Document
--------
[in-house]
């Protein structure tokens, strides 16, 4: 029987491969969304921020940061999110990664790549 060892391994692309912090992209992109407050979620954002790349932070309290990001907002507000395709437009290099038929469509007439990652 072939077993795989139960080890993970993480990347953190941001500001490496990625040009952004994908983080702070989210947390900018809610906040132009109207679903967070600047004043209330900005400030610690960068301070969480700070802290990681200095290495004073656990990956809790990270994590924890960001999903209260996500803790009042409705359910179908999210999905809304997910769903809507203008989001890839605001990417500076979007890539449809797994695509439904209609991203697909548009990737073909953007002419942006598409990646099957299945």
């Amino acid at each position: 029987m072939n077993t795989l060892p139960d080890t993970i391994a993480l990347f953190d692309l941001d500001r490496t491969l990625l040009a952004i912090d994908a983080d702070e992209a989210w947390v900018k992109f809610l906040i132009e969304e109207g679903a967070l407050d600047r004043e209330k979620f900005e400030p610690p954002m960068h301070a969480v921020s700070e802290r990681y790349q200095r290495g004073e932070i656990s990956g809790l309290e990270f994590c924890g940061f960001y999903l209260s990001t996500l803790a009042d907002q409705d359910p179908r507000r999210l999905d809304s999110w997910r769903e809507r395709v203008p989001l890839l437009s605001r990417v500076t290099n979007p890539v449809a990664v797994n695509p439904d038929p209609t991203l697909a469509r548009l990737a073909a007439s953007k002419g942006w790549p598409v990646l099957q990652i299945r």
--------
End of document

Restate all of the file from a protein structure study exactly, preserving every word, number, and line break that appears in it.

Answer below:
[in-house]
């Protein structure tokens, strides 16, 4: 029987491969969304921020940061999110990664790549 060892391994692309912090992209992109407050979620954002790349932070309290990001907002507000395709437009290099038929469509007439990652 072939077993795989139960080890993970993480990347953190941001500001490496990625040009952004994908983080702070989210947390900018809610906040132009109207679903967070600047004043209330900005400030610690960068301070969480700070802290990681200095290495004073656990990956809790990270994590924890960001999903209260996500803790009042409705359910179908999210999905809304997910769903809507203008989001890839605001990417500076979007890539449809797994695509439904209609991203697909548009990737073909953007002419942006598409990646099957299945």
């Amino acid at each position: 029987m072939n077993t795989l060892p139960d080890t993970i391994a993480l990347f953190d692309l941001d500001r490496t491969l990625l040009a952004i912090d994908a983080d702070e992209a989210w947390v900018k992109f809610l906040i132009e969304e109207g679903a967070l407050d600047r004043e209330k979620f900005e400030p610690p954002m960068h301070a969480v921020s700070e802290r990681y790349q200095r290495g004073e932070i656990s990956g809790l309290e990270f994590c924890g940061f960001y999903l209260s990001t996500l803790a009042d907002q409705d359910p179908r507000r999210l999905d809304s999110w997910r769903e809507r395709v203008p989001l890839l437009s605001r990417v500076t290099n979007p890539v449809a990664v797994n695509p439904d038929p209609t991203l697909a469509r548009l990737a073909a007439s953007k002419g942006w790549p598409v990646l099957q990652i299945r």